Over the last week, there were three major victories for gay activists: The Iowa Supreme Court unanimously ruled that there were no constitutional grounds to ban same-sex marriage; the Vermont legislature passed a same-sex marriage bill and then overrode the governor’s veto; and Washington, D.C. indicated that it would begin to recognize same-sex marriages performed elsewhere. What does this mean for those who insist that “marriage” can only be defined as the formal union of a man and a woman as husband and wife?
As Orwellian as this might sound, the progression is clear and undeniable. First, gay activists came out of the closet and began to demand their rights (1969 was the landmark year). Then they demanded that conservatives (especially those with a Judeo-Christian moral foundation) recognize those rights. Their next goal was to take away the rights of conservatives – the rights of freedom of conscience and freedom of speech and freedom of religion. The final goal is to put conservatives in the closet, and it is happening right before our eyes. Simply stated, if homosexuality is legitimate in every respect, then any opposition to homosexuality is illegitimate.
Make no mistake about this: Where “gay marriage” becomes the law of the land, opposition to same-sex marriage will be prosecuted as unlawful. As a foretaste of what is to come, in New Mexico, Elaine Photography was found guilty of discrimination for refusing to shoot the commitment ceremony of a lesbian couple; in California a Christian doctor was found guilty of refusing to offer medical services to a lesbian woman who wanted to be artificially inseminated in order to have a baby with her partner; in Massachusetts, elementary school parents were told they did not have the right to keep their children home when homosexual issues were being discussed in class, since same-sex marriage is legal there (not to mention the fact that the courts found it more important to teach children “diversity” than to honor the wishes of the parents).
In England, an Anglican Vicar was fined and ordered to undergo equal opportunities training for refusing to hire a gay youth leader; a graduate student in the counseling program at Eastern Michigan University was expelled for refusing to affirm homosexual behavior in a private counseling session; and a Christian pastor in Canada was forbidden from speaking or writing or publishing anything that is critical of homosexual practice after writing a letter to the editor in a local newspaper.
With regard to same-sex marriage, even the gay publication The Washington Blade (May 30, 2008) raised the question of whether “the legalization of same-sex marriage in California” could potentially “prevent priests and ministers from preaching that homosexuality is biblically forbidden,” also asking if “churches in time [could] risk their tax- exempt status by refusing to marry gays.” At the least, the Blade expected a flurry of court cases. And the Georgetown University, lesbian law professor Chai Feldblum acknowledged that when push comes to shove, when there is a conflict between religious liberty and sexual liberty, “I’m having a hard time coming up with any case in which religious liberty should win.”
Is my thesis really so Orwellian after all?
Posted in Culture, News Tagged with: coming out of the closet, gay activism, gay marriage, iowa, Vermont, vermont senate
Gay marriage is now legal in Iowa. According to the AP:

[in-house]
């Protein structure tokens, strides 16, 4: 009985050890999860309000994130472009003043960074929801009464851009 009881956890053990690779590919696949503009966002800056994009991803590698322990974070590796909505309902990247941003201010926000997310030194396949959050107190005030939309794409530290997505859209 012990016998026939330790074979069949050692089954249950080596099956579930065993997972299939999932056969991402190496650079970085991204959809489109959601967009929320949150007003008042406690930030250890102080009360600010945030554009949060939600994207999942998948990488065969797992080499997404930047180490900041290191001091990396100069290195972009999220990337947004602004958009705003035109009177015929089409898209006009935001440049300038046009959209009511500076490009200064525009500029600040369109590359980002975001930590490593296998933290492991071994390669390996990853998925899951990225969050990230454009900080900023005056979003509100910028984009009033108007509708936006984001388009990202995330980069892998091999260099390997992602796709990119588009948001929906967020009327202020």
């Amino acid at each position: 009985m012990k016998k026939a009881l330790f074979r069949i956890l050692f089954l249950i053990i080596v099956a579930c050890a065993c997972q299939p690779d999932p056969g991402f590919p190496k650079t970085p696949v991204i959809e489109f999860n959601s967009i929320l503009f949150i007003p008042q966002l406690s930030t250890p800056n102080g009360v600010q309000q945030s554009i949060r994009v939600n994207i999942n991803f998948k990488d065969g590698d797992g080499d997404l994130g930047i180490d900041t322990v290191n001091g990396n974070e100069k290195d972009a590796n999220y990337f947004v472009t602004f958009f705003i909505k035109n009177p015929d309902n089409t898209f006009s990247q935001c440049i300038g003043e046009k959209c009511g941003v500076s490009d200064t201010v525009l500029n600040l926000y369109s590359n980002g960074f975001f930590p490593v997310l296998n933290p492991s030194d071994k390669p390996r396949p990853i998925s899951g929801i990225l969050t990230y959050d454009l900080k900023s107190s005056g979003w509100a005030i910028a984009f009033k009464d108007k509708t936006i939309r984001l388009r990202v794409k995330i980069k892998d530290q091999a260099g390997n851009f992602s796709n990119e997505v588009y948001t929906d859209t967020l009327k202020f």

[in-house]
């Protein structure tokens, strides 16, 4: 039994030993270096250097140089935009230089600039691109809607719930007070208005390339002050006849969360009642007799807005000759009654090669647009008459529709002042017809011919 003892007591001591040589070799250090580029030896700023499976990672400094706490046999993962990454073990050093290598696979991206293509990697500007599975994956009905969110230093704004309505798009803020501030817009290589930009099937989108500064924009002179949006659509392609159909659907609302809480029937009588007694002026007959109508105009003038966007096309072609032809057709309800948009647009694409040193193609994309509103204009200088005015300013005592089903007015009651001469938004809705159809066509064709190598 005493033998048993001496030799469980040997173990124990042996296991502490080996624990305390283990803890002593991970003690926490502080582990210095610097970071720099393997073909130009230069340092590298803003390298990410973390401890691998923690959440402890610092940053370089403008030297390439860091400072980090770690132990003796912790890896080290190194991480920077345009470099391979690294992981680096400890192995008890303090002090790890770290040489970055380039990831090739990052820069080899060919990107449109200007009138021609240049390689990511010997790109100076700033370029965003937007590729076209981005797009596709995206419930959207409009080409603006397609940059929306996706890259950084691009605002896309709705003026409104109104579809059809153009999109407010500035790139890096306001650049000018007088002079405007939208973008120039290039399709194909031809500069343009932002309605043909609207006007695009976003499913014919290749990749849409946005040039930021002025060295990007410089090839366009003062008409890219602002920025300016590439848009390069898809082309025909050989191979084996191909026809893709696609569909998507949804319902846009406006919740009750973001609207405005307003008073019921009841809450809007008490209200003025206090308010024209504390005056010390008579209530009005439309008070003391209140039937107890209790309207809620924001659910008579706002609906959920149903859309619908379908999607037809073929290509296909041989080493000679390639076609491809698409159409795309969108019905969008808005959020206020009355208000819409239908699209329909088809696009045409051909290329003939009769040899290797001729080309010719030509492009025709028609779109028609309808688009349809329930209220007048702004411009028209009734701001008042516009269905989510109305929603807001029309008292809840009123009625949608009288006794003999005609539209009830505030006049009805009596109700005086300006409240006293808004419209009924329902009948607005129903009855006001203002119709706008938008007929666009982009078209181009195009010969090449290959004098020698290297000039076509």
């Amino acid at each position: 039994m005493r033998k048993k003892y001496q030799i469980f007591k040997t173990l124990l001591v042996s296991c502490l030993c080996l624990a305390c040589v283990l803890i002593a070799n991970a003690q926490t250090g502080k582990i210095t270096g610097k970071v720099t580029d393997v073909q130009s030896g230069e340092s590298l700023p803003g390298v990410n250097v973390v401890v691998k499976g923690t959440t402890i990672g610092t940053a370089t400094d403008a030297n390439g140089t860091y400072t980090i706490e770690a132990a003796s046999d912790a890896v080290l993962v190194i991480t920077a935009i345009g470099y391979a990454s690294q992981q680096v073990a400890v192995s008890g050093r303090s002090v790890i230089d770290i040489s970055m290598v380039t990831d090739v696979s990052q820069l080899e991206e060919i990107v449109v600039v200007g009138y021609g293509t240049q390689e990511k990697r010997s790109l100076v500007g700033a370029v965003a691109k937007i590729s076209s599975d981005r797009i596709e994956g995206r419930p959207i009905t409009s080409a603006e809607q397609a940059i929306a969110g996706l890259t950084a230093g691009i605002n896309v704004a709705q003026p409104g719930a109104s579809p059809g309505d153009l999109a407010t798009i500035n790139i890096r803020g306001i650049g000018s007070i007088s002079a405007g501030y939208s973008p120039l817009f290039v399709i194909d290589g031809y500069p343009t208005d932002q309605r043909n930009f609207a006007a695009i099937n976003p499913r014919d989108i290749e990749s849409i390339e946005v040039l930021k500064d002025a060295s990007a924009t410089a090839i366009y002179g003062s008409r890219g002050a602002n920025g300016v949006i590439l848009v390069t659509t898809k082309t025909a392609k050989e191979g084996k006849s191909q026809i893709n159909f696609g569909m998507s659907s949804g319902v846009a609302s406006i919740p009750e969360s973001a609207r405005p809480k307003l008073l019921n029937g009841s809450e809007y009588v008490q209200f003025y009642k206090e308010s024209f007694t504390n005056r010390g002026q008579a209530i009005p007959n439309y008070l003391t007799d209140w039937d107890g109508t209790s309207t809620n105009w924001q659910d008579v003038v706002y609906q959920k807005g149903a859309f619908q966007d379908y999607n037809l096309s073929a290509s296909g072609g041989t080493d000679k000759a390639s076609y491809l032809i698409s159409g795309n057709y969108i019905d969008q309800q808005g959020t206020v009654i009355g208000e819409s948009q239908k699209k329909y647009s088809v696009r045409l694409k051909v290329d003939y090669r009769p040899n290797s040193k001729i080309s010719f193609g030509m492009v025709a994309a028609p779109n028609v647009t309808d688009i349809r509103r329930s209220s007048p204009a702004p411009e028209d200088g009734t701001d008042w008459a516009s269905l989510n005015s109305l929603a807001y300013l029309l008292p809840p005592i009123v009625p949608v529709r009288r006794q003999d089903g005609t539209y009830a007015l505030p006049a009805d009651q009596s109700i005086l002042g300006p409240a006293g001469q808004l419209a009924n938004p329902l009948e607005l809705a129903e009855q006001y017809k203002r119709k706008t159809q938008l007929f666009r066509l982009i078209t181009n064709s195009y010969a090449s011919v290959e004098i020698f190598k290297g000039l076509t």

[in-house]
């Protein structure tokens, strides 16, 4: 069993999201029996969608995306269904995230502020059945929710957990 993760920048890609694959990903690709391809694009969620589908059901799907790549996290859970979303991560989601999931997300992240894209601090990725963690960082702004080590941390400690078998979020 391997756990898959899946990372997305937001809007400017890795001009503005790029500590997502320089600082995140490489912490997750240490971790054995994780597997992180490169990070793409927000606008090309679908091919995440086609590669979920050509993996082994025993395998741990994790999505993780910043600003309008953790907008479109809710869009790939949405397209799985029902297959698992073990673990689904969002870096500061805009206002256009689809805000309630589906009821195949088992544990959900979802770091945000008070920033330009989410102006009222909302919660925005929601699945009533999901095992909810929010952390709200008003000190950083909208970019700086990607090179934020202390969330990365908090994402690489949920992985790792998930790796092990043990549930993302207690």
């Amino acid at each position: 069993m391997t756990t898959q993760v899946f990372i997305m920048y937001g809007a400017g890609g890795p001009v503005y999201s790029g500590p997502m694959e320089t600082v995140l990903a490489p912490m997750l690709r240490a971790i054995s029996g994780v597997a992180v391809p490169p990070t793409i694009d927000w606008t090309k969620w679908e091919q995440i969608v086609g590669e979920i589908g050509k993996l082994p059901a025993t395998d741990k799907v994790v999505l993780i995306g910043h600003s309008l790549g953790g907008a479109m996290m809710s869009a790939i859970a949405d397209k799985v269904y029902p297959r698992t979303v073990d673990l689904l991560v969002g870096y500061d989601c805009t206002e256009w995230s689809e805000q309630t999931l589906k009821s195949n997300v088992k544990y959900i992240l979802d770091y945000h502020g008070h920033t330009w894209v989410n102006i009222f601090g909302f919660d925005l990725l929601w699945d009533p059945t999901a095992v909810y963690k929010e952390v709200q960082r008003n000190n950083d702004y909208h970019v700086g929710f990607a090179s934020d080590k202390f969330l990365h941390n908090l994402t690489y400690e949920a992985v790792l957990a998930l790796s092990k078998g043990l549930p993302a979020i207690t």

Iowa’s Supreme Court legalized gay marriage Friday in a unanimous and emphatic decision that makes Iowa the third state — and the first in the nation’s heartland — to allow same-sex couples to wed.
In its decision, the high court upheld a lower court’s ruling that found a state law restricting marriage to between a man and woman violated Iowa’s constitution.
“We are firmly convinced the exclusion of gay and lesbian people from the institution of civil marriage does not substantially further any important governmental objective,” the Supreme Court wrote in its decision. “The Legislature has excluded a historically disfavored class of persons from a supremely important civil institution without a constitutionally sufficient justification.”
More information can be found in the summary and full opinion released by the courts. The court decided:
Consequently, the language in Iowa Code section 595.2 limiting civil marriage to a man and a woman must be stricken from the statute, and the remaining statutory language must be interpreted and applied in a manner allowing gay and lesbian people full access to the institution of civil marriage.
Read the summary: Iowa Supreme Court’s decision on same-sex marriage.
Read the full opinion: Iowa Supreme Court’s decision on same-sex marriage.
Same-sex marriage is not in the best interest of society. As Frank Turk presents in his Six-Point Case Against Same-Sex Marriage:
- Natural marriage is the foundation of a civilized society
- Homosexual behavior is inherently destructive
- The law is a great teacher, and it encourages or discourages behavior
- Government-backed same-sex marriage would encourage and normalize homosexual behavior, and it would harm natural marriage, children, adults, and homosexuals themselves
- The law should promote behaviors that are beneficial and prohibit (or at least not endorse) those that are destructive
- Therefore, the law should promote natural marriage, and it should provide no option for government-backed same-sex marriage or civil unions
The Iowa Supreme Court believes that limiting marriage to male/female relationships “does not substantially further any important governmental objective.” Is not harming “natural marriage, children, adults, and homosexuals” a governmental objective for Iowa? Then they should reverse their decision on gay marriage.
Posted in Law & Politics, News Tagged with: gay marriage, homosexuality, iowa